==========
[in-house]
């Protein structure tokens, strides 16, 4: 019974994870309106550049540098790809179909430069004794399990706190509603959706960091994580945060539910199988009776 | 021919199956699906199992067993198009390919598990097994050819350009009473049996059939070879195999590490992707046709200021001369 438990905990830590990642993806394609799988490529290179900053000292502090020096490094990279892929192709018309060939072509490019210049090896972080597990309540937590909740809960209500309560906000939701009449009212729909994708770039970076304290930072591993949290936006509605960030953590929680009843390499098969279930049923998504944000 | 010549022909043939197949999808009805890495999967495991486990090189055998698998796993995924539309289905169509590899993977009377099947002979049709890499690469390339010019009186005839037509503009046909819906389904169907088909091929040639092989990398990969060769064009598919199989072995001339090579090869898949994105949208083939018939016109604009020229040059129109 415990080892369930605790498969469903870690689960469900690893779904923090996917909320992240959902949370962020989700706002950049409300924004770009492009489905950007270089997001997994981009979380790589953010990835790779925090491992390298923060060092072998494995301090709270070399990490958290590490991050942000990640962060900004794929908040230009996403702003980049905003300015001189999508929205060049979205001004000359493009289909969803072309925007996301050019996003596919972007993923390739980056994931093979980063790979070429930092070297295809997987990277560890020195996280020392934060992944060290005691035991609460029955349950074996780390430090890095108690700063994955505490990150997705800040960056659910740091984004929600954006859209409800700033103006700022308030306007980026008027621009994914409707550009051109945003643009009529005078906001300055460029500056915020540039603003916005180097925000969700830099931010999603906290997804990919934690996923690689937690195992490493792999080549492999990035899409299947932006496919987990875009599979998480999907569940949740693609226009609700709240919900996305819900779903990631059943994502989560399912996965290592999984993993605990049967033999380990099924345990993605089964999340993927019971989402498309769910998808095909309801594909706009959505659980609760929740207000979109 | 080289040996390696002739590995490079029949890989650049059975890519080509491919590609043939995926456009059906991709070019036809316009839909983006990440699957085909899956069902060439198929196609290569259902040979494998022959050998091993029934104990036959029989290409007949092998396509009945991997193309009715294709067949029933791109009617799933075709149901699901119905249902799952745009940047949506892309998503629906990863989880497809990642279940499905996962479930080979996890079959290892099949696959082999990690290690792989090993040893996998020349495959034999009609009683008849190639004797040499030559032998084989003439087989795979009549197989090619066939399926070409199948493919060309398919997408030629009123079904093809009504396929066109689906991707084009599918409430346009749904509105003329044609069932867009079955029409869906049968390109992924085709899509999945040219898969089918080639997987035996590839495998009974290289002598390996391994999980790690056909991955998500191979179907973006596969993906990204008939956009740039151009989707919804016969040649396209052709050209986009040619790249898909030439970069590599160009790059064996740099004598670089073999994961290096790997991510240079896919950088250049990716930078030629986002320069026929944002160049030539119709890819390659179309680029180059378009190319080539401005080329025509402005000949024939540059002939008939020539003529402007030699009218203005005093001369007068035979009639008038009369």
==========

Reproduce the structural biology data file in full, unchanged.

[in-house]
């Protein structure tokens, strides 16, 4: 019974994870309106550049540098790809179909430069004794399990706190509603959706960091994580945060539910199988009776 | 021919199956699906199992067993198009390919598990097994050819350009009473049996059939070879195999590490992707046709200021001369 438990905990830590990642993806394609799988490529290179900053000292502090020096490094990279892929192709018309060939072509490019210049090896972080597990309540937590909740809960209500309560906000939701009449009212729909994708770039970076304290930072591993949290936006509605960030953590929680009843390499098969279930049923998504944000 | 010549022909043939197949999808009805890495999967495991486990090189055998698998796993995924539309289905169509590899993977009377099947002979049709890499690469390339010019009186005839037509503009046909819906389904169907088909091929040639092989990398990969060769064009598919199989072995001339090579090869898949994105949208083939018939016109604009020229040059129109 415990080892369930605790498969469903870690689960469900690893779904923090996917909320992240959902949370962020989700706002950049409300924004770009492009489905950007270089997001997994981009979380790589953010990835790779925090491992390298923060060092072998494995301090709270070399990490958290590490991050942000990640962060900004794929908040230009996403702003980049905003300015001189999508929205060049979205001004000359493009289909969803072309925007996301050019996003596919972007993923390739980056994931093979980063790979070429930092070297295809997987990277560890020195996280020392934060992944060290005691035991609460029955349950074996780390430090890095108690700063994955505490990150997705800040960056659910740091984004929600954006859209409800700033103006700022308030306007980026008027621009994914409707550009051109945003643009009529005078906001300055460029500056915020540039603003916005180097925000969700830099931010999603906290997804990919934690996923690689937690195992490493792999080549492999990035899409299947932006496919987990875009599979998480999907569940949740693609226009609700709240919900996305819900779903990631059943994502989560399912996965290592999984993993605990049967033999380990099924345990993605089964999340993927019971989402498309769910998808095909309801594909706009959505659980609760929740207000979109 | 080289040996390696002739590995490079029949890989650049059975890519080509491919590609043939995926456009059906991709070019036809316009839909983006990440699957085909899956069902060439198929196609290569259902040979494998022959050998091993029934104990036959029989290409007949092998396509009945991997193309009715294709067949029933791109009617799933075709149901699901119905249902799952745009940047949506892309998503629906990863989880497809990642279940499905996962479930080979996890079959290892099949696959082999990690290690792989090993040893996998020349495959034999009609009683008849190639004797040499030559032998084989003439087989795979009549197989090619066939399926070409199948493919060309398919997408030629009123079904093809009504396929066109689906991707084009599918409430346009749904509105003329044609069932867009079955029409869906049968390109992924085709899509999945040219898969089918080639997987035996590839495998009974290289002598390996391994999980790690056909991955998500191979179907973006596969993906990204008939956009740039151009989707919804016969040649396209052709050209986009040619790249898909030439970069590599160009790059064996740099004598670089073999994961290096790997991510240079896919950088250049990716930078030629986002320069026929944002160049030539119709890819390659179309680029180059378009190319080539401005080329025509402005000949024939540059002939008939020539003529402007030699009218203005005093001369007068035979009639008038009369």